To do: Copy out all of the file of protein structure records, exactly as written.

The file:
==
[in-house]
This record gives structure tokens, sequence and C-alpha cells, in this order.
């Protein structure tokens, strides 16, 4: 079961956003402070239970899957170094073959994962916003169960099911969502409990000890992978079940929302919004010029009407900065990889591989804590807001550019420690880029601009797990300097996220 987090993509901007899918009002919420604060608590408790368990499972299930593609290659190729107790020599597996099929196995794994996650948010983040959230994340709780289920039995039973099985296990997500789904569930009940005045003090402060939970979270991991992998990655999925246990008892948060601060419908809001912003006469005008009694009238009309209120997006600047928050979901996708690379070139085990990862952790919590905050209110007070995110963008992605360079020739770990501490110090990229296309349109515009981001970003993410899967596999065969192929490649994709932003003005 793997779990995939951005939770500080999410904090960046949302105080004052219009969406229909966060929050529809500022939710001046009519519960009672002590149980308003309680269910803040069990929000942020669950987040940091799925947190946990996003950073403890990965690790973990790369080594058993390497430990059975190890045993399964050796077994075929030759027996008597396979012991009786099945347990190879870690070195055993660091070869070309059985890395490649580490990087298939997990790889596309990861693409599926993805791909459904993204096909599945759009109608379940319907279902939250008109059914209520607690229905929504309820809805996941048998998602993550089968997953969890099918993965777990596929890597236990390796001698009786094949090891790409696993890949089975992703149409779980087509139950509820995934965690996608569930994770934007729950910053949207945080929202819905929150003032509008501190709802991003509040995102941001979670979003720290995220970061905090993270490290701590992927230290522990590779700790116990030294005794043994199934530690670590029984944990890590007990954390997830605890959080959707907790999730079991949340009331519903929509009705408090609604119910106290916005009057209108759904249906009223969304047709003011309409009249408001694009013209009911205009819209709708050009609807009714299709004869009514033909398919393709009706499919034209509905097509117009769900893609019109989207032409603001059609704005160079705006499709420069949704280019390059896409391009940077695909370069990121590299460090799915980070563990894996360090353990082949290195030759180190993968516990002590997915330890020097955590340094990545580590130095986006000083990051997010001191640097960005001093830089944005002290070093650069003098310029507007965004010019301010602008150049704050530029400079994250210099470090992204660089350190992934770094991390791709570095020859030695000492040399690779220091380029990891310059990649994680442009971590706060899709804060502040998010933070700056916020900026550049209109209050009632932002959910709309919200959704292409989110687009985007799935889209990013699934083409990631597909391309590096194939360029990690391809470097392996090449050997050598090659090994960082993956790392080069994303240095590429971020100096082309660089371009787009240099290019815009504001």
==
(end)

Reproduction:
[in-house]
This record gives structure tokens, sequence and C-alpha cells, in this order.
């Protein structure tokens, strides 16, 4: 079961956003402070239970899957170094073959994962916003169960099911969502409990000890992978079940929302919004010029009407900065990889591989804590807001550019420690880029601009797990300097996220 987090993509901007899918009002919420604060608590408790368990499972299930593609290659190729107790020599597996099929196995794994996650948010983040959230994340709780289920039995039973099985296990997500789904569930009940005045003090402060939970979270991991992998990655999925246990008892948060601060419908809001912003006469005008009694009238009309209120997006600047928050979901996708690379070139085990990862952790919590905050209110007070995110963008992605360079020739770990501490110090990229296309349109515009981001970003993410899967596999065969192929490649994709932003003005 793997779990995939951005939770500080999410904090960046949302105080004052219009969406229909966060929050529809500022939710001046009519519960009672002590149980308003309680269910803040069990929000942020669950987040940091799925947190946990996003950073403890990965690790973990790369080594058993390497430990059975190890045993399964050796077994075929030759027996008597396979012991009786099945347990190879870690070195055993660091070869070309059985890395490649580490990087298939997990790889596309990861693409599926993805791909459904993204096909599945759009109608379940319907279902939250008109059914209520607690229905929504309820809805996941048998998602993550089968997953969890099918993965777990596929890597236990390796001698009786094949090891790409696993890949089975992703149409779980087509139950509820995934965690996608569930994770934007729950910053949207945080929202819905929150003032509008501190709802991003509040995102941001979670979003720290995220970061905090993270490290701590992927230290522990590779700790116990030294005794043994199934530690670590029984944990890590007990954390997830605890959080959707907790999730079991949340009331519903929509009705408090609604119910106290916005009057209108759904249906009223969304047709003011309409009249408001694009013209009911205009819209709708050009609807009714299709004869009514033909398919393709009706499919034209509905097509117009769900893609019109989207032409603001059609704005160079705006499709420069949704280019390059896409391009940077695909370069990121590299460090799915980070563990894996360090353990082949290195030759180190993968516990002590997915330890020097955590340094990545580590130095986006000083990051997010001191640097960005001093830089944005002290070093650069003098310029507007965004010019301010602008150049704050530029400079994250210099470090992204660089350190992934770094991390791709570095020859030695000492040399690779220091380029990891310059990649994680442009971590706060899709804060502040998010933070700056916020900026550049209109209050009632932002959910709309919200959704292409989110687009985007799935889209990013699934083409990631597909391309590096194939360029990690391809470097392996090449050997050598090659090994960082993956790392080069994303240095590429971020100096082309660089371009787009240099290019815009504001």